In his late middle-age, John Steinbeck decides that after 25 years living in France, but writing about America, that he needs to return to take a trek through the landscape in a souped-up truck and a French poodle named Charley. Throughout the trip, he takes wandering notes, discusses the landscape, make-up and character of Americans.
He is never maligned or chagrined by what he finds, just fascinated, and where it feels like he should weigh in he doesn’t. He discusses America’s throw-away culture, our tendency toward banal and generic flattening of literature, language, food, and other kinds of things. He talks about his dog in very loving terms and indeed without Charley, this book wouldn’t work I don’t think. He doesn’t have a set path, has plenty of money, and isn’t particularly folksy. He has opinions about vitality and masculinity that are typical but not all that chauvinistic.
When he gets to New Orleans, his indifference starts to become vulgar. He goes to watch the “Cheerleaders” a group of white women who show up every day to hurl practiced invective at a small Black child who is integrating New Orleans public schools. He refuses to “take a side” as he puts it, and this is a moral failing as far as I am concerned. But, in terms of logging an opinion in the discourse of American race relations, putting into writing a refusal to take a stand, and trying to account for it, what he unwittingly does is describe a very familiar refusal of White America to say what’s definitely wrong. His position softens the more time he spends down there and finds out more, but once he’s gone, you can feel his relief of being away from it. For someone who wrote so elegantly on workers’ rights and other progressive causes, it’s a letdown.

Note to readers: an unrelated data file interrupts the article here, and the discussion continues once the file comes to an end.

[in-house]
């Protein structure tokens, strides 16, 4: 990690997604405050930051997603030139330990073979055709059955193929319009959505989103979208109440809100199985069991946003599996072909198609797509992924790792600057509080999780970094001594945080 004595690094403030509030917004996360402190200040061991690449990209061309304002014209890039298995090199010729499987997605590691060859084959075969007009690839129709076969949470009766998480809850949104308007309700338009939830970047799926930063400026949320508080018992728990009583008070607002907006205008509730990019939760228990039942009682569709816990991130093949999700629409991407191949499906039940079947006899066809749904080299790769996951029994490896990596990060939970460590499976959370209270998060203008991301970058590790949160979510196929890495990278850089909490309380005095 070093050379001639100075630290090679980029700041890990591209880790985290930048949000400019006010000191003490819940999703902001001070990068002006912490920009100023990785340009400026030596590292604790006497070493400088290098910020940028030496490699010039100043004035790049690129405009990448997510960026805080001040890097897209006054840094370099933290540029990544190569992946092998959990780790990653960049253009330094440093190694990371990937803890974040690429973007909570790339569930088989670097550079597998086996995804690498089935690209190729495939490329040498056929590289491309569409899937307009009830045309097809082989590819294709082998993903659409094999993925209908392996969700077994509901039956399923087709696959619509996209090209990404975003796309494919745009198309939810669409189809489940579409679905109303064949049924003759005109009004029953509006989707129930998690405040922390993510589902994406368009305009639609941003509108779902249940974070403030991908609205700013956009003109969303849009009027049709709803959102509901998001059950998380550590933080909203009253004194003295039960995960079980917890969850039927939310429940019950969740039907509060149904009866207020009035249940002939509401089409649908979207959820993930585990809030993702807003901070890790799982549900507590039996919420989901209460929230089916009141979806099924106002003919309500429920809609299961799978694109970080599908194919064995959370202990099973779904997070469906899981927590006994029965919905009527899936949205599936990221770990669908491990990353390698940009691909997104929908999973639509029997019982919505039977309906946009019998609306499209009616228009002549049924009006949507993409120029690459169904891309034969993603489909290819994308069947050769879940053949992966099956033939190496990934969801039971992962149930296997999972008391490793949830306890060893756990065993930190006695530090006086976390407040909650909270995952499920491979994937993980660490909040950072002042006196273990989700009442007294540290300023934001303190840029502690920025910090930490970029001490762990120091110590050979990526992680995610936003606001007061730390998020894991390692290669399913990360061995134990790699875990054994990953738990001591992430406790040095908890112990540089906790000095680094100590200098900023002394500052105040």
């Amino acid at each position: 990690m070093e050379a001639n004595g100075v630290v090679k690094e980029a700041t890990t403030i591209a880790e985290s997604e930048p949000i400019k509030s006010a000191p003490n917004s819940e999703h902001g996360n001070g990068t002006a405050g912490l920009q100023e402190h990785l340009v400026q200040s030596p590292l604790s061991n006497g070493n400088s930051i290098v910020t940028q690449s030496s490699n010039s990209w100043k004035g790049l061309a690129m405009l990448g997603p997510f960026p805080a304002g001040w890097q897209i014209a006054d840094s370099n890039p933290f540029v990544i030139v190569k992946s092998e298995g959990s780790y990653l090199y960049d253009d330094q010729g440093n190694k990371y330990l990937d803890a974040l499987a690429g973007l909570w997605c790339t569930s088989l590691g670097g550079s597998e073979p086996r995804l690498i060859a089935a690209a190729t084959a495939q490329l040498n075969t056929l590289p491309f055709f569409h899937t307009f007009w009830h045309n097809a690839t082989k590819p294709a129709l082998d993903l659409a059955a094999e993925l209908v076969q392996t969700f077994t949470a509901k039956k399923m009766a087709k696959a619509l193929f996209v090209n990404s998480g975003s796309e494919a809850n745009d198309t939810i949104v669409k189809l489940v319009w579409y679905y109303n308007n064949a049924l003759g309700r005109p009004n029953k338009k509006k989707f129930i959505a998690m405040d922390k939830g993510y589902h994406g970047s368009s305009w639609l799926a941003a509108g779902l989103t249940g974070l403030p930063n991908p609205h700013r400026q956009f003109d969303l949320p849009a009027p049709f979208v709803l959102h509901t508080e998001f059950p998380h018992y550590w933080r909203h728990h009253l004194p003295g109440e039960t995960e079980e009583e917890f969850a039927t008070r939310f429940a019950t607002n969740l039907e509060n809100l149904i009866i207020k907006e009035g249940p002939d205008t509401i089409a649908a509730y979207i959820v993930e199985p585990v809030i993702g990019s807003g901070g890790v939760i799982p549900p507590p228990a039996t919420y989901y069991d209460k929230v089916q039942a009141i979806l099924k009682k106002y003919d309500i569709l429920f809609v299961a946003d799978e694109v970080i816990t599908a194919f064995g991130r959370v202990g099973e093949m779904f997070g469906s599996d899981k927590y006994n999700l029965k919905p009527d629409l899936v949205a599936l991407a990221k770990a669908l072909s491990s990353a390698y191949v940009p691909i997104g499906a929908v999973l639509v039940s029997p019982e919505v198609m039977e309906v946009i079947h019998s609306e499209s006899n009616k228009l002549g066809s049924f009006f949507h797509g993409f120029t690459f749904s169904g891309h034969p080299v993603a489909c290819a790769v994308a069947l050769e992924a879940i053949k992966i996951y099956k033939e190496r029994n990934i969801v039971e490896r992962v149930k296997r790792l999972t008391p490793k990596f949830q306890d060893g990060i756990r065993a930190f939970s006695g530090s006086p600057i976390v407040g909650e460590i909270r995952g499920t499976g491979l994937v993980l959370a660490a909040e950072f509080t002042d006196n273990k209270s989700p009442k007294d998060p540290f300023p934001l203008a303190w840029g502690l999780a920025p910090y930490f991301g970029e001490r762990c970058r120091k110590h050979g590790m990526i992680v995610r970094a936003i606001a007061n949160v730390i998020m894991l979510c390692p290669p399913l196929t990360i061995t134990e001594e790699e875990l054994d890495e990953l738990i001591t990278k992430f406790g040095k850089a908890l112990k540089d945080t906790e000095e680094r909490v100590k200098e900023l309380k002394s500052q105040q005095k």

But the book still functions as an effective catalog of what America is like, and other than the landscape it seems not much has changed, including the racial cowardice of Whites.